Cyber-criminals are actively sharing tips and advice on how to bypass the 3D Secure (3DS) protocol to commit payment fraud, according to researchers.
A team at threat intelligence firm Gemini Advisory found the discussions on multiple dark web forums, claiming that phishing and social engineering tactics stood a good chance of success in certain situations.
Although version two of the protocol, designed for smartphone users, allows individuals to authenticate payments with hard-to-spoof or steal biometric information, earlier, less secure versions are still widely used, the firm claimed.
Use of a static password to authenticate exposes shoppers to such scams. Fraudsters could buy personal information on a user, call them up impersonating their bank and then provide some of this info to ‘prove’ their legitimacy, before asking for the password, Gemini Advisory said.
The firm’s analysts have also eavesdropped on reputable hackers offering advice on how to make purchases in real-time, bypassing two-factor authentication (2FA) codes. They enter stolen payment card details into an e-commerce site, then call the cardholder spoofing their number to appear as if they’re calling from the bank. When the 2FA code comes through, they request it from the victim.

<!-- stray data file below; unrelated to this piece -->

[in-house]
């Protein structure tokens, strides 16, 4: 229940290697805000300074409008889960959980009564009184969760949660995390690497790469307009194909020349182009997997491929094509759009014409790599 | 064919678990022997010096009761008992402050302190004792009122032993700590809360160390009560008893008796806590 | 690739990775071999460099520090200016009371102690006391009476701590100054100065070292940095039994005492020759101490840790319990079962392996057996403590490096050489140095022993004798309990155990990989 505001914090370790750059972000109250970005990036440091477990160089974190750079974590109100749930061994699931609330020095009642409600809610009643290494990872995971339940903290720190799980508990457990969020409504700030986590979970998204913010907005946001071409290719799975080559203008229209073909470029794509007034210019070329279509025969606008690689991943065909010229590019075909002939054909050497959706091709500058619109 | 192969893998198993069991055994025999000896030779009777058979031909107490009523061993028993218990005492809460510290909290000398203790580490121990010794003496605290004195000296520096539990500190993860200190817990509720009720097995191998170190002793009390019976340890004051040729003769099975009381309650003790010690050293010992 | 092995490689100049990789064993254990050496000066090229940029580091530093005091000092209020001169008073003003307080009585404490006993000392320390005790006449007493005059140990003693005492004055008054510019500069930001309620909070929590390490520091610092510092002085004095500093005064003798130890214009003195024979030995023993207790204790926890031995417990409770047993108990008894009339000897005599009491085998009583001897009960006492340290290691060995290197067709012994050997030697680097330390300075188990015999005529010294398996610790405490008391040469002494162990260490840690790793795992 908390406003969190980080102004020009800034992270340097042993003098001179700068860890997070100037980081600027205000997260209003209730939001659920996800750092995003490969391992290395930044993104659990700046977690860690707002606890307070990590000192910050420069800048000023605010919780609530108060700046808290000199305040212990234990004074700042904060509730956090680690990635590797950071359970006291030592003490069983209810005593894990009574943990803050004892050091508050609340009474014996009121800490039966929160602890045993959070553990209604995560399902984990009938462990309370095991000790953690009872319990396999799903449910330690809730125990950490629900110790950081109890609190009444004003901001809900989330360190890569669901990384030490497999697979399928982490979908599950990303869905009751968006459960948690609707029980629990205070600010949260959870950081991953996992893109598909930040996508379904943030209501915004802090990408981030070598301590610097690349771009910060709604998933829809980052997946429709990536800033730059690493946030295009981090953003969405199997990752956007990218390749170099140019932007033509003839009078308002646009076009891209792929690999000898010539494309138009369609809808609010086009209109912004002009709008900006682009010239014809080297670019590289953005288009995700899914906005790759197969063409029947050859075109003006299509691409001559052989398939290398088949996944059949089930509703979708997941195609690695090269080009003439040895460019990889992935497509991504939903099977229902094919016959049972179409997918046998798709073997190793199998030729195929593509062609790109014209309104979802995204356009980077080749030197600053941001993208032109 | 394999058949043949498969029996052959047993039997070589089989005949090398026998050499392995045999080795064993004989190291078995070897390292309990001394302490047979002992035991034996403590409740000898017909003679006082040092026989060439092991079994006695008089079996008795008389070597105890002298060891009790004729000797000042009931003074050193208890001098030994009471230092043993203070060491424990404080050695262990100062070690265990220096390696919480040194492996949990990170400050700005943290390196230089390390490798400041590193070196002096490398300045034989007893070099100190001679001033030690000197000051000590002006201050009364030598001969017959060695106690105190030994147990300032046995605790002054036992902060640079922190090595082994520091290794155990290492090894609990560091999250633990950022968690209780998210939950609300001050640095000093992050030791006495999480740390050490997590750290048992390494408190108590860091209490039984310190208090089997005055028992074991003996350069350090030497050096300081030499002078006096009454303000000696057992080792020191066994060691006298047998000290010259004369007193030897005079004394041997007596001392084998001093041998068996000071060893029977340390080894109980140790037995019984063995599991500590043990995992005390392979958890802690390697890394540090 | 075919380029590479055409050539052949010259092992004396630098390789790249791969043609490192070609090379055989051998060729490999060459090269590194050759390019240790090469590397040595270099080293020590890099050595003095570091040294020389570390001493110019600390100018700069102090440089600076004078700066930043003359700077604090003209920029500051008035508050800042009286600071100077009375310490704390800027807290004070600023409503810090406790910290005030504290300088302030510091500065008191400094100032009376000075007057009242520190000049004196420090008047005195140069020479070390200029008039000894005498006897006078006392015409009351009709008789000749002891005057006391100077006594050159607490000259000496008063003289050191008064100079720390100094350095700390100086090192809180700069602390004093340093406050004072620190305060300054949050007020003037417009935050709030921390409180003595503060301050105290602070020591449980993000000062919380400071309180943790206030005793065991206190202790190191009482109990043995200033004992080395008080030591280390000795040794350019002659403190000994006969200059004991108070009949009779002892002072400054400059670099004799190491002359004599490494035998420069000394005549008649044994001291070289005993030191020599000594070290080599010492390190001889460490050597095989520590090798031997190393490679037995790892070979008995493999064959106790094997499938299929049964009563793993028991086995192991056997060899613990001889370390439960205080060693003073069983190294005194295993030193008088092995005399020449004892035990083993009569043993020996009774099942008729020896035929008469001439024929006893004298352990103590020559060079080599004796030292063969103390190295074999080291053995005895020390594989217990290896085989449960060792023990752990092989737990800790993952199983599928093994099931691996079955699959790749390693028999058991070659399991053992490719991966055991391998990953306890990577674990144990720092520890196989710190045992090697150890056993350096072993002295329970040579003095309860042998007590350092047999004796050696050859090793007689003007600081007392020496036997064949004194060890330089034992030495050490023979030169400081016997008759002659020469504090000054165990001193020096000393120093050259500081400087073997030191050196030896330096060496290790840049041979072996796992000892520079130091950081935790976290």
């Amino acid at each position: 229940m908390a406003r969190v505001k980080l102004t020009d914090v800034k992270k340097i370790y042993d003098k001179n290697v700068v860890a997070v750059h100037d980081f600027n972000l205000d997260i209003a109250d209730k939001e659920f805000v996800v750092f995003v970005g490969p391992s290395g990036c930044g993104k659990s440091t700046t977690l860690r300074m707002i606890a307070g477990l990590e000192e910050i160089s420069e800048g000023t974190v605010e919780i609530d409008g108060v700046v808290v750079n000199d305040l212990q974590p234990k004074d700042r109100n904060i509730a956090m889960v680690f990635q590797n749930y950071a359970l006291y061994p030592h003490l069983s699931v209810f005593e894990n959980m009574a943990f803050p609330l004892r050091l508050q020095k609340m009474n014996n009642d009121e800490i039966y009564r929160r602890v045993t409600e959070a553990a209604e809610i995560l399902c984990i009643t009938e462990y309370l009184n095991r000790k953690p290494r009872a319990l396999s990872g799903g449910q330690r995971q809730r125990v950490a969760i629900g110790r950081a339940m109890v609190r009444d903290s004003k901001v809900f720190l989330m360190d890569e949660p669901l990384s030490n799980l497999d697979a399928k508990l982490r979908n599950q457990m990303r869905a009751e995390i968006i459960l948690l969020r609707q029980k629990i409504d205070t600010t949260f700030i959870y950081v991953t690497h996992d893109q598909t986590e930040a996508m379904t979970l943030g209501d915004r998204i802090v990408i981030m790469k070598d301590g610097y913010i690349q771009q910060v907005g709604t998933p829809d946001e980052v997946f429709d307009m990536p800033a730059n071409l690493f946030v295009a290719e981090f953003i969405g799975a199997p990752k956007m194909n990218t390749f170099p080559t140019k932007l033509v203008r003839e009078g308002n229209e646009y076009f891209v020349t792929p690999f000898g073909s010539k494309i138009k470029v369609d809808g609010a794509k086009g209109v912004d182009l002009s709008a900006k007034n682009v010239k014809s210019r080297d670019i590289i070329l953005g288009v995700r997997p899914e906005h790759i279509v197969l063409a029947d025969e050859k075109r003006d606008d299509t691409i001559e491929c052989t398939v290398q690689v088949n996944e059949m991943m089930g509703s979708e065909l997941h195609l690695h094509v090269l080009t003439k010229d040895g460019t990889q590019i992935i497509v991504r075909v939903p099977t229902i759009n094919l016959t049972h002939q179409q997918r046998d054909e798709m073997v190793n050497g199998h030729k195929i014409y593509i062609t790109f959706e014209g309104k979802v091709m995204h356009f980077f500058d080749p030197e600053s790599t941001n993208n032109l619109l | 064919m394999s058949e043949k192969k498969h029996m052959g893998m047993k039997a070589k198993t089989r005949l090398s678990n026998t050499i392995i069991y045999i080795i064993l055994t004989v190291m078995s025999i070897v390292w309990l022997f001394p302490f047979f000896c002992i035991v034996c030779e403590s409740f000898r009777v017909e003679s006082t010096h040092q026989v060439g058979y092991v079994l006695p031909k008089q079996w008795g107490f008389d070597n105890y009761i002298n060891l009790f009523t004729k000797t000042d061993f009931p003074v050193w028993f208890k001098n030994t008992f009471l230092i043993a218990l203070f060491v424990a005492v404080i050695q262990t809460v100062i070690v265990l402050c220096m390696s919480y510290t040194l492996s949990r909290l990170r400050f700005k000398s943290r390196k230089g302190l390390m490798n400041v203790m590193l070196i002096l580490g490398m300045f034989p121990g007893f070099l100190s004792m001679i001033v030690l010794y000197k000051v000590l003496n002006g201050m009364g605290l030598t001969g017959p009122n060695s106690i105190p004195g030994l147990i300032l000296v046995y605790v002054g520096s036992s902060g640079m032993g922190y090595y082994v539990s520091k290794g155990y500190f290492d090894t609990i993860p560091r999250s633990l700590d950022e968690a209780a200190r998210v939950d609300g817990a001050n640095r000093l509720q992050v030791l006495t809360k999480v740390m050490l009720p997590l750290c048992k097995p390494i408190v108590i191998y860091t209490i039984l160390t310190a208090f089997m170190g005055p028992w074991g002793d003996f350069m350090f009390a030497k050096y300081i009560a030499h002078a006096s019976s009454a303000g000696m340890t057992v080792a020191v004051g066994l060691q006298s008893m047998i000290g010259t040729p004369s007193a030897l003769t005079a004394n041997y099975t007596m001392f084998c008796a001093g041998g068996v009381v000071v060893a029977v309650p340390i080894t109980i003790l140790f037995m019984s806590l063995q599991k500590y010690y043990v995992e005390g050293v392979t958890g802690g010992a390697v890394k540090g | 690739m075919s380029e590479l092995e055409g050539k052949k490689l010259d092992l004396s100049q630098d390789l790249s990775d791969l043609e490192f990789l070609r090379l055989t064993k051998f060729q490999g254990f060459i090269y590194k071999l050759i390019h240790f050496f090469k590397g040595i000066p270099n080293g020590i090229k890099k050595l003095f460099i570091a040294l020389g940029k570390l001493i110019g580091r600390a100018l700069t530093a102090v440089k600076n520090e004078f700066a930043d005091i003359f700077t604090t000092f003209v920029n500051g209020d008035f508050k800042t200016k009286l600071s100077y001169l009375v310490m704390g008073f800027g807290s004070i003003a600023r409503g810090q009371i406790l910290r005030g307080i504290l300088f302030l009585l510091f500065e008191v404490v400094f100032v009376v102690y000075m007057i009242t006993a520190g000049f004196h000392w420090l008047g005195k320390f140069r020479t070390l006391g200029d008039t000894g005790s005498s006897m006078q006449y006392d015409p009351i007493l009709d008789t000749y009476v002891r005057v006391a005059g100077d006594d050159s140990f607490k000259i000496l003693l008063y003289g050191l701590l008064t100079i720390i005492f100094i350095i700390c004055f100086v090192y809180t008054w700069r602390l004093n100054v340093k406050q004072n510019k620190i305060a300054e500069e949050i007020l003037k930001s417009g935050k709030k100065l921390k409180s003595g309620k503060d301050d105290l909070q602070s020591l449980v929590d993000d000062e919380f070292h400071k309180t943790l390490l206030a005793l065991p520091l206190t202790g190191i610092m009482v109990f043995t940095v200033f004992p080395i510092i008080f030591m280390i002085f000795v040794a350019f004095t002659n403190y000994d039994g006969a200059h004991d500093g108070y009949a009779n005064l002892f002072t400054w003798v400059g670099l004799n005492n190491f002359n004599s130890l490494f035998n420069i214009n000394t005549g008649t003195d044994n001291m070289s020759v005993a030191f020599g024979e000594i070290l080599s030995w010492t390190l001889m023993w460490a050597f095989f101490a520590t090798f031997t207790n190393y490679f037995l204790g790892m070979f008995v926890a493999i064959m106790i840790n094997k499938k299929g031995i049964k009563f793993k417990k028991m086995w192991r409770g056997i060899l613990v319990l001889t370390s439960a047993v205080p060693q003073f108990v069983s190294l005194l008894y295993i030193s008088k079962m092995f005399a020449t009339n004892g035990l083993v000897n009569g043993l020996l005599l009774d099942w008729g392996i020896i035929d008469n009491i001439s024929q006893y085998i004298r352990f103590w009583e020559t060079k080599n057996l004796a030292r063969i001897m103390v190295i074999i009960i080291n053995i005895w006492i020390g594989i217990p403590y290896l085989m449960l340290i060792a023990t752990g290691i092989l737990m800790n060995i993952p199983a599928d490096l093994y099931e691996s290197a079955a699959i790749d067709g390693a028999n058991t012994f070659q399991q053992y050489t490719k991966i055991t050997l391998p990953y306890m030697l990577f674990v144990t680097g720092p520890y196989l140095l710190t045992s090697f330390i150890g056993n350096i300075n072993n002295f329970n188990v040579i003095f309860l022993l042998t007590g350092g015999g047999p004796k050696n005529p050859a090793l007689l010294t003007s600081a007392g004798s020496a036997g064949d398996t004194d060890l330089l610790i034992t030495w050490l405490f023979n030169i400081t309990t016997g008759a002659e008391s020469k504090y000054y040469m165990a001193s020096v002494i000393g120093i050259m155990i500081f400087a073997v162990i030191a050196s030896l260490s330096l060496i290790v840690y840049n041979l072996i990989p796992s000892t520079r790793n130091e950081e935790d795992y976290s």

Mobile malware could also be used to intercept 2FA numbers sent by SD3 v 1 to shoppers, the report noted.
Other scams designed to circumvent 3DS include phishing pages, which can be used to harvest static passwords, and use of PayPal. The latter would first require the purchase of credit card details plus bank account logins, then a fraudster could add the card to the relevant PayPal account, Gemini Advisory said.
Another scam discussed on dark web sites involves smaller purchases.
“In order to simplify the purchase process, some online shops disable the 3DS feature for smaller purchases, which, depending on the shop, can be in the hundreds of dollars. For example, transactions less than $30 are exempted, but not if the card is used five times or if the total charges exceed $100,” Gemini said.
“Other sites have their own requirements, sometimes as high as $400. Cyber-criminals can test these sites to determine which purchase amount triggers the 3DS, and then keep the purchases under those amounts.”
Although SD3 v2 is more secure, it is not impervious to “well-honed social engineering skills,” the report concluded.